Suppose America didn\'t exist, or lost World War II (which was only winnable thanks to tech created by THE VAGUE UNKNOWABLE UPPER CLASS). Or suppose Chomsky lived 400 years ago. Would he be such an outspoken critic of whatever is the prevailing system? NOT, because he knows he\'d have his tongue cut out. This should be reflected upon carefully.
I sincerely hope Mr. Chomsky works for the CIA. Then he would have my respect, simply because of the stark contrast between his written word and true knowledge. However I fear his knowledge is limited in favor of an hyper-evolved mode of compassionate expression.
He\'s no spy, of course; just another pundit who wants to tell me how to live. To support our system (or to criticize the forces of Chaos, as he does the only system with all the best and worst of all the world\'s ethnicities) would no doubt be more abhorrent to him than to be sealed in a pit of my personal filth.
I would like to see Mr. Chomsky revisit the works of Tesla, Farnsworth, and the other forgotten inventors who created technologies to obviate BIG OIL. Perhaps then he would question why the oil regimes allow their people to live in such primitive, angry squalor while their Princes roll in billions. Not that this isn\'t particularly awful -- again it is just the inevitable human way -- but without true context any complaint has so little worth....
...that is, unless... oh wait! I forgot! It\'s America\'s policies that have destroyed the world! Not human nature... why should the blame be shared when it can simply be focused on the head of the class? I believe the Chinese call it the \"Crab In Pot\" syndrome: everyone is boiling, and one crab gets the idea to try and climb out of the pot. Sensing this, all the other crabs rush to grab the escapee and drag him back down to the level of collective misery and sexual repression.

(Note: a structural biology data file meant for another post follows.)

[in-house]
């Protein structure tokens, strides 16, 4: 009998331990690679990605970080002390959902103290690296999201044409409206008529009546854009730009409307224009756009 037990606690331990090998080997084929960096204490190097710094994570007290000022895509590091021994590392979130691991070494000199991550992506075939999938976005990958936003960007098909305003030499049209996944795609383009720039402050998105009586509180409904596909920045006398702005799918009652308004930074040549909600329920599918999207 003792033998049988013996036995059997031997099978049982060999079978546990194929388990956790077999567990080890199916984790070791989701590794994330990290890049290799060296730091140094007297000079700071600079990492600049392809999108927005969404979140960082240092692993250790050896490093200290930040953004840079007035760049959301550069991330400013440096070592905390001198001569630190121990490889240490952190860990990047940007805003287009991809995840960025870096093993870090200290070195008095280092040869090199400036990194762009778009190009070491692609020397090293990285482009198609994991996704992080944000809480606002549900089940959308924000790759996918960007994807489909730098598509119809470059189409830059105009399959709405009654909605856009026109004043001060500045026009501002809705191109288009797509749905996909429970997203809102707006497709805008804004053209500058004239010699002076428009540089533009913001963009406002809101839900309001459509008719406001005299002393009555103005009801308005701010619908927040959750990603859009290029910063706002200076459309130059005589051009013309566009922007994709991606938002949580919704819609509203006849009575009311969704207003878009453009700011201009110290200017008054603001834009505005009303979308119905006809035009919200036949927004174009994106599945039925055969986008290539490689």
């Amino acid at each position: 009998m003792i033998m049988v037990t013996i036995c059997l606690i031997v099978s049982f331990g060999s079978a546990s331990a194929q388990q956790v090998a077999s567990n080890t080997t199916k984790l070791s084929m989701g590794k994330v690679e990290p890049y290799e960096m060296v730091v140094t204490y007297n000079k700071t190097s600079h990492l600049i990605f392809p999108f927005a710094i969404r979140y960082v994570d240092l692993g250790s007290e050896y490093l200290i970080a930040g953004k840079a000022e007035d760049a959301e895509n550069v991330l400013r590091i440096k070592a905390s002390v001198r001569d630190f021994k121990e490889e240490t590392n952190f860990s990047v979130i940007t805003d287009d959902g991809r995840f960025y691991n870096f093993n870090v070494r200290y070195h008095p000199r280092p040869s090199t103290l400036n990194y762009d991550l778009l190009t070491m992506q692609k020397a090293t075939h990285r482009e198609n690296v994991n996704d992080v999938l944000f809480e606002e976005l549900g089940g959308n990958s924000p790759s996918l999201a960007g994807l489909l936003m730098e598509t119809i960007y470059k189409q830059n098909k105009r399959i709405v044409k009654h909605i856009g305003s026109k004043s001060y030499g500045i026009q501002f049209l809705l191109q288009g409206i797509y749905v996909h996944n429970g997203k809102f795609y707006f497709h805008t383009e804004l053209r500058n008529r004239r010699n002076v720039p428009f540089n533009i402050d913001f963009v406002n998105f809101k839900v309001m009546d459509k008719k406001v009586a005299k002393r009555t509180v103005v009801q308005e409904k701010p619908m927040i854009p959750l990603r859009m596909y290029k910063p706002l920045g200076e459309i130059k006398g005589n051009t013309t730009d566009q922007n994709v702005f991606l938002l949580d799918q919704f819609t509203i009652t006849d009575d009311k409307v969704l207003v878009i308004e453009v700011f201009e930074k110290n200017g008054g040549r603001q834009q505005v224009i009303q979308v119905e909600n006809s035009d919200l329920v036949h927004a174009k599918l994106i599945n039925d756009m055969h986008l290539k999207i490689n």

In conclusion, this is not a knee-jerk rant about patriotism. To prove it, I will offer my own criticism. Remember when Bush asked for whatever it was, $20 billion in response funding, and congress stepped up with $50 billion? This was great, and yet also made me angry on one level, because if that much free cash flow exists, where is the outrage at the plight of our inner cities? If $50 billion were to be split proportionally amongst our 50 states, and spent on our inner cities and neediest people, think of all we could do with that additional education and people-power. I hope we\'ll soon get around to this.
I\'d also like to see the 9/11 widows take their US$1+ million payout each, and go on with their lives. It\'s hard to describe how embarrassing it is to see these women publishing books about how great they are, and complaining to the NYC port authority how the widows\' feelings should be taken more into account RE: not rebuilding the WTC site. Please note that I am referencing Ted Rall here, a die-hard leftist. How come the Oklahoma City victims didn\'t get a payout?
Well said. Admittedly I can get on a roll, posting at 3am.
I guess there are two schools of thought: the introspective, personal kind where one tries to think and feel in a better, fairer way. This is where I see the value of Chomsky\'s writing.
Then there is reality, where the rubber meets the road. It\'s important to question and complain, but when it comes right on down to it, life isn\'t pretty. Someone wins, someone loses.... and we lost so much one year ago.
Meanwhile, no matter how evolved we become as Americans, the rest of the world will not be with us. The political problem stems from our tendency to lead -- be it to a world of global finance, or one of philosophical enlightenment. To quote from PatS\' link:
\"Anti-Americanism is back,\" said Lyudmila M. Alexeyeva, a noted human rights advocate in Moscow. \"America is the strongest, richest and most successful country, and people here don\'t like that.\"
Still, I was moved by your concise and powerful statement about the permanent nature of human loss. I lost my father to our great system, and as such there is a gap in my soul that can never be filled.